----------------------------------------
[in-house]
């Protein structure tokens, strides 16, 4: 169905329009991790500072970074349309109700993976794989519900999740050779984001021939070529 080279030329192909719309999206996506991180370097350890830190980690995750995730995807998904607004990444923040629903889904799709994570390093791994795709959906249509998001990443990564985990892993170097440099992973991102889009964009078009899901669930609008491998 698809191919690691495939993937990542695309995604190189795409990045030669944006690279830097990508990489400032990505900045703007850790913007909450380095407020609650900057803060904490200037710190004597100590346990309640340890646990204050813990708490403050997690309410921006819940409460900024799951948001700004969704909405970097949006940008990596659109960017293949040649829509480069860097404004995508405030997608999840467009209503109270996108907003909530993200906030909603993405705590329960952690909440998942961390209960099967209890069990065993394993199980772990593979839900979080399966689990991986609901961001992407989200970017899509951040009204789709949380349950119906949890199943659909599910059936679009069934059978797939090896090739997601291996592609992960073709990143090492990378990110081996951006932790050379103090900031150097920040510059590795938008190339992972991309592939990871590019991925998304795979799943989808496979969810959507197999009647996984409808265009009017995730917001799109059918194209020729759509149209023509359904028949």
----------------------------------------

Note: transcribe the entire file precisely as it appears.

[in-house]
């Protein structure tokens, strides 16, 4: 169905329009991790500072970074349309109700993976794989519900999740050779984001021939070529 080279030329192909719309999206996506991180370097350890830190980690995750995730995807998904607004990444923040629903889904799709994570390093791994795709959906249509998001990443990564985990892993170097440099992973991102889009964009078009899901669930609008491998 698809191919690691495939993937990542695309995604190189795409990045030669944006690279830097990508990489400032990505900045703007850790913007909450380095407020609650900057803060904490200037710190004597100590346990309640340890646990204050813990708490403050997690309410921006819940409460900024799951948001700004969704909405970097949006940008990596659109960017293949040649829509480069860097404004995508405030997608999840467009209503109270996108907003909530993200906030909603993405705590329960952690909440998942961390209960099967209890069990065993394993199980772990593979839900979080399966689990991986609901961001992407989200970017899509951040009204789709949380349950119906949890199943659909599910059936679009069934059978797939090896090739997601291996592609992960073709990143090492990378990110081996951006932790050379103090900031150097920040510059590795938008190339992972991309592939990871590019991925998304795979799943989808496979969810959507197999009647996984409808265009009017995730917001799109059918194209020729759509149209023509359904028949």